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Premier Pro Dual Xeon Bronze 3104's vs X299?

BlueTrooper2544

17 months ago

I am moving to 4k video editing (H.264) in premier pro and am wondering if my 8600K (6c/6t) will be able to hold up... I don't think it will. I also do CAD work on the side. I am also running out of storage, and would like to move to a separate storage server so I can access the storage on multiple PCs. According to Puget Systems, they are not recommending dual Xeons for premier pro, as it likes a mix of cores and clockspeeds. Threadripper/Ryzen just unfortunate doesn't work great for PP. I can get two Xeon Bronze 3104 (6c/6t) processors for $234 each, with another $100 if I want the Bronze 3106 (8c/8t). I am looking at the Asus WS C621E Sage motherboard for around $500. I am worried about my Z370 system because it has 4 ram slots, and I have 16GB occupying 2 of the slots, maxing me out at 32GB, whereas I could go up to 64GB on X299 and I would have to buy new ram for the Xeon system.

So, cost wise...

X299 7900X (10c/20t) - $800 Asus Rampage VI Extreme - $620 (could go with another, cheaper one, but I love the Extreme.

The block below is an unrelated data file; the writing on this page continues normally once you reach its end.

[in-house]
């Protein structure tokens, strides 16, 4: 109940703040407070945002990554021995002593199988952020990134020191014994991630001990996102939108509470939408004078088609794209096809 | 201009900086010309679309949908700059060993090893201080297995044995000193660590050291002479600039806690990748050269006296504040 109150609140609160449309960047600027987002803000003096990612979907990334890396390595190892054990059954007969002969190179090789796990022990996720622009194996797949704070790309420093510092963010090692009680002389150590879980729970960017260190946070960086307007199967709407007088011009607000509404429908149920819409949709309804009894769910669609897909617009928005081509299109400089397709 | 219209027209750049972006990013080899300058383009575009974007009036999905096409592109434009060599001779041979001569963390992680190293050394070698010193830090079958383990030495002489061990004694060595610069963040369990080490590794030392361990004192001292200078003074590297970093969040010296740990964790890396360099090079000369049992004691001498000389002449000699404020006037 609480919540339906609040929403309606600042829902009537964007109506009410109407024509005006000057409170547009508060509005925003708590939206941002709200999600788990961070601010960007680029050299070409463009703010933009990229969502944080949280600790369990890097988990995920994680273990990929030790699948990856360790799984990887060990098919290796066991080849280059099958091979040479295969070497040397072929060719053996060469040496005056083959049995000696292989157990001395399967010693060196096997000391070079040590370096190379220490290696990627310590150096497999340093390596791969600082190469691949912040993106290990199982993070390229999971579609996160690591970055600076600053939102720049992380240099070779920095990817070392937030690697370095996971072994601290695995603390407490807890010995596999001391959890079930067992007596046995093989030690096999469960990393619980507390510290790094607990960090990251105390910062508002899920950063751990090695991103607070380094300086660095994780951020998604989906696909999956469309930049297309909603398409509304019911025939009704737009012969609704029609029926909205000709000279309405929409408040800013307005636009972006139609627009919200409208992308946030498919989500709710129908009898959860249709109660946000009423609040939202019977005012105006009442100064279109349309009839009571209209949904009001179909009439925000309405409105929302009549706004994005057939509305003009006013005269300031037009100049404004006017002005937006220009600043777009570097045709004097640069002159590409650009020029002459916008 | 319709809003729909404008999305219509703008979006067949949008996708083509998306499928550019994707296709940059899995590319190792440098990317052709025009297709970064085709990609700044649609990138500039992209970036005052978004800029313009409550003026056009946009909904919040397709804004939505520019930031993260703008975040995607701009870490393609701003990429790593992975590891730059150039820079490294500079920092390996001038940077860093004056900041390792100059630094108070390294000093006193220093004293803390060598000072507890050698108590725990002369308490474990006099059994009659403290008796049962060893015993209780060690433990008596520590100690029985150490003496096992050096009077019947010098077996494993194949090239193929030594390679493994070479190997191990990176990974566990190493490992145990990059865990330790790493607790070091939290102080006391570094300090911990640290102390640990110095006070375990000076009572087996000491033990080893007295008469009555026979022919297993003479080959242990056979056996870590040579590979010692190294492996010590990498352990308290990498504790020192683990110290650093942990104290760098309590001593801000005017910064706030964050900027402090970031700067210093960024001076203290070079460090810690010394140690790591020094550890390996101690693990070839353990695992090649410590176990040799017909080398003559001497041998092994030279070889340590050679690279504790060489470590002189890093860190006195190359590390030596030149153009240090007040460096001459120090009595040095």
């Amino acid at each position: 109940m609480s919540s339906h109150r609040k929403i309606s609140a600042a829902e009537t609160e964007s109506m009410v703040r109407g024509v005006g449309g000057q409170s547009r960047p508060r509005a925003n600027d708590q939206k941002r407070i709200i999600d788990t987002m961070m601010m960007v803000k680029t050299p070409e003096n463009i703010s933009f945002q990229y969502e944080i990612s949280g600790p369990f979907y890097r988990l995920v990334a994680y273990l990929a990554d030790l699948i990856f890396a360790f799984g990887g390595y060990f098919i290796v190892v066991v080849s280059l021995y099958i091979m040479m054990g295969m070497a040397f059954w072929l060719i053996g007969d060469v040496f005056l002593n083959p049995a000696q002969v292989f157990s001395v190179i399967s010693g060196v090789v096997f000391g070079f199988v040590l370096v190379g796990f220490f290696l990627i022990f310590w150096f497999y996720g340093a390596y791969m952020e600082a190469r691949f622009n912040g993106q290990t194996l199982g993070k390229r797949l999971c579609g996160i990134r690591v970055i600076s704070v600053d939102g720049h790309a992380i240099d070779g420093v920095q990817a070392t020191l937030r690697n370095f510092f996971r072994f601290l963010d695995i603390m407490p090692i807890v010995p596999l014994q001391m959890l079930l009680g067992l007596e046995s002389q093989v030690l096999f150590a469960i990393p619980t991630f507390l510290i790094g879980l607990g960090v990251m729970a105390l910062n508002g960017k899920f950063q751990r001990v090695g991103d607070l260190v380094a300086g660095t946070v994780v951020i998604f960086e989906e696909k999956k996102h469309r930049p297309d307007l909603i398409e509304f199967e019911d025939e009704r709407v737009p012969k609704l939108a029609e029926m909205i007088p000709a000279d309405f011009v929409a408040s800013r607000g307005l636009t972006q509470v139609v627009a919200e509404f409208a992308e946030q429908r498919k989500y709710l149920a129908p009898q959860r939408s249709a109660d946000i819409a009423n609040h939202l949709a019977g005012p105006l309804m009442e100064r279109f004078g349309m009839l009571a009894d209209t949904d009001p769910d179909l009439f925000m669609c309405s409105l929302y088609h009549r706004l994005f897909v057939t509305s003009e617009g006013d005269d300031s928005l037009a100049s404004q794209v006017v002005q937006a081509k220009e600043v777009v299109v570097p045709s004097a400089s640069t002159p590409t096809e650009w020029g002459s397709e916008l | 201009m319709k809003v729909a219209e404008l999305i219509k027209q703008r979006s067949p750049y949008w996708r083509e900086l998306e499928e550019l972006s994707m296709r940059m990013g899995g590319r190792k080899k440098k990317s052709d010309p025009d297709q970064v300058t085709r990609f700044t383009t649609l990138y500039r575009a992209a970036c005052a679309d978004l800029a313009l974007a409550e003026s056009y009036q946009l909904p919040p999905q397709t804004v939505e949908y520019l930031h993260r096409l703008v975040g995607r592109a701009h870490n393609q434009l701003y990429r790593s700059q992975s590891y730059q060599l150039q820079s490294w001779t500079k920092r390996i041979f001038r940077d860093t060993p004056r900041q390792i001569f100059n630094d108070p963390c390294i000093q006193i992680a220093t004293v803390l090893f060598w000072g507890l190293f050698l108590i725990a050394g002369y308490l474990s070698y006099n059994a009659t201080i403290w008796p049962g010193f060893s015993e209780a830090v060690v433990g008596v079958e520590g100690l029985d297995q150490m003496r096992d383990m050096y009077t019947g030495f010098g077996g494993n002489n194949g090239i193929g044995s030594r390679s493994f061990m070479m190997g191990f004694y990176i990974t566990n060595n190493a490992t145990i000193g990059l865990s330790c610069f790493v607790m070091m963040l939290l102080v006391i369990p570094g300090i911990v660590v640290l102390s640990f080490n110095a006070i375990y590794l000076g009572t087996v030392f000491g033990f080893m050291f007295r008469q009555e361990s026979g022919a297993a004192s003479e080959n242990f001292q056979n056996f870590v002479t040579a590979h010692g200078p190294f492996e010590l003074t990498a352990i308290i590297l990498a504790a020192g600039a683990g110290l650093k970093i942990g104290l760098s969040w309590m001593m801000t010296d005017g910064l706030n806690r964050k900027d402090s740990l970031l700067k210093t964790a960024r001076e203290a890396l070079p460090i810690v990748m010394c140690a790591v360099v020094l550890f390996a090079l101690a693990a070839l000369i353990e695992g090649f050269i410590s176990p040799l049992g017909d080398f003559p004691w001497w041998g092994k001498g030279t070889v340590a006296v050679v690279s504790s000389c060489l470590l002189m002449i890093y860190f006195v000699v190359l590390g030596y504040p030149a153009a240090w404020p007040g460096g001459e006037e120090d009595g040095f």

Xeon 2x Bronze 3104 (12c/12t) - $470 Asus WS C621E Sage - $550 16GB ECC Ram (to start) - $160 8600K Gaming System

I could use the Xeon as a server as well, as the C621E Sage has 10 Sata ports and 4 U.S ports... In all, the Xeon system is about $300 cheaper. meaning I could buy more RAM. I know the 7900X would perform better, but do you think the Xeon makes more sense since it is cheaper, has more ram, (possibly), and can act as my storage server?

Comments

  • 17 months ago
  • 1 point

Seeing as you yourself say Premier Pro likes a mix of cores and clock speed, what makes you think the Xeon Bronze (which only runs at 1.7 Ghz - and is fixed, no turbo on this model) will be the best choice in that scenario?

Even two of them, I would expect to lag the 8600K let alone a 7900K in applications that are sensitive to clock speed. For what it's worth I think the Xeon Bronze looks like a bit of a plodder by todays standards - cpubenchmark

I imagine it's aimed more at servers than workstation applications.

As for the file storage issue - assuming it's local storage over a small home network that you need, you don't need a Xeon based server for that. I would suggest something like a Synology NAS, or if you have a spare, somewhat modern PC (just something non-ancient, doesn't need to be high spec) which could take a good number of disks, you could even use that as a headless "server" running NAS4Free or something like that.

  • 17 months ago
  • 1 point

Ok, thanks

  • 17 months ago
  • 1 point

A pair of either of those Xeons will run all of your workloads slower than your 8600K.

I do not even understand how those Xeons are on your map. Huge waste of effort. Don't bother.

Do a 7940X build.

  • 17 months ago
  • 1 point

Yeah I just came to that conclusion, hoping Intels X299 refresh ups the core count

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